“I lost my first home in the Nor’easter of 1992, but since the restoration we have been protected.” John Reilly, Cape May homeowner
Hurricane Sandy was an unprecedented storm in our region, causing billions of dollars of damage and heartbreaking loss of life, livelihood and property. Almost no one went unaffected. And yet, even from those dark days, a positive lesson emerged about using natural defenses to protect ourselves from natural threats in the face of increasingly frequent and intense storms.
Our Cape May Meadows preserve, restored to a healthy natural state in 2007, played a vital role in safeguarding its surrounding communities, a contrast to the devastation the region has seen during storms prior to that restoration. Several other coastal towns that have historically embraced nature survived Sandy with minimal effects as well.
Storms and invasive vegetation assaulted South Cape May so badly from the 1950s onward that the populace moved inland. The Nature Conservancy acquired the South Cape May Meadows Preserve in 1981, and with the help of various partners, restored it to a healthy natural state in 2007 by building dunes, re-establishing wetland water flow and controlling invasives.
Since then the ecosystem has been a model of resilience. Wildlife flourishes and homes are protected from storm damage and sea-level rise. Hurricane Sandy was no exception—the preserve environs emerged unscathed, and the only local flooding was an area where residents had resisted dune restoration.
Cape May homeowner John Reilly says the natural defenses are what saved his property. “I lost my first home in the Nor’easter of 1992,” he says. “But since the restoration we have been protected.”
Less than three miles from the Seaside Heights boardwalk, where a rollercoaster fell into the Atlantic Ocean and 90 percent of homes were damaged or destroyed, is Midway Beach, a community whose residents returned from mandatory evacuations to find their houses intact and dry. Nature and good stewardship made the difference.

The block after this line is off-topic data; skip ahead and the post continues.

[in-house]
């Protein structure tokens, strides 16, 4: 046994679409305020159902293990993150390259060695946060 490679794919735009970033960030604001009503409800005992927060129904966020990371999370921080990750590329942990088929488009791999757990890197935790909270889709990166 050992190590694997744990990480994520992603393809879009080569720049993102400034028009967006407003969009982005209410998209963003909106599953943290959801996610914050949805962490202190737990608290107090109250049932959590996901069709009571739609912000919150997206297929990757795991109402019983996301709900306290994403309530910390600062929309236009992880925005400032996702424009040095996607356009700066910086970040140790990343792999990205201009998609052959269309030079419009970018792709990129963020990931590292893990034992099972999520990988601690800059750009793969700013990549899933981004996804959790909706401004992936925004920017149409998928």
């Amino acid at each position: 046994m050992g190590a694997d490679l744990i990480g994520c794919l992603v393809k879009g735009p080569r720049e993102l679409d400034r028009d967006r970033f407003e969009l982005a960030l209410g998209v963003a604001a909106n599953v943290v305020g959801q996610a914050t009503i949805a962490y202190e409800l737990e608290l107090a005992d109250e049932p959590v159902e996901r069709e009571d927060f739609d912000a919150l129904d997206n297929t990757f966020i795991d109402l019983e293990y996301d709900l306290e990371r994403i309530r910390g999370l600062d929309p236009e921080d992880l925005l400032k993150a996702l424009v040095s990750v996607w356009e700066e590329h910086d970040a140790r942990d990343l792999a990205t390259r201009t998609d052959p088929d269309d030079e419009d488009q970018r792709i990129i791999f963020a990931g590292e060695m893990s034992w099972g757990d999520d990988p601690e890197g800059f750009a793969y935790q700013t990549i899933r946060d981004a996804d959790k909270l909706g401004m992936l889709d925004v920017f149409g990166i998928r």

Smart town planning years ago allowed for a wide, flat beach. Residents took simple but effective action to encourage dune formation by erecting wooden fences, planting native vegetation and letting nature take its course.
“We’ve engaged in 30 years of dune building through natural processes, fencing and stewardship,” says Dominick Solazzo of the Midway Beach Association. “We have some of the largest dunes in the state—in fact our dunes after the hurricane are larger than the dunes of many towns before the storm.”
How did the community rebuild dune loss from Sandy? With fences and old Christmas trees. Solazzo says the dunes grew by several feet within just a few months after the storm.
Long Beach Island was a story in contrasts at its northern and southern tips following Hurricane Sandy. At the southernmost end where beaches are flat and narrow, the town of Holgate was hit hard; many other communities along the island’s 18-mile length were damaged. But Barnegat Light, the northernmost borough, emerged virtually untouched. Again the answer was man and nature working harmoniously.
From 1988 to 1991, improvements to the Barnegat Inlet’s south jetty made the waterway’s banks evenly parallel instead of arrowhead shaped. The result is a sand accumulation pattern that creates and naturally replenishes a wide beach with a vigorous dune system. Local residents regularly enhance nature’s work with native plantings to help combat wind and water erosion.
“Barnegat Light represents one of the most robust dune systems for a developed barrier island on the entire East Coast,” says Christopher Huch, executive director of Alliance for a Living Ocean, which concentrates its conservation work on the island. “Residents nurture the diverse ecosystem, including dunes, young maritime forests and freshwater wetlands. It’s clearly beneficial.”
May 29, 2013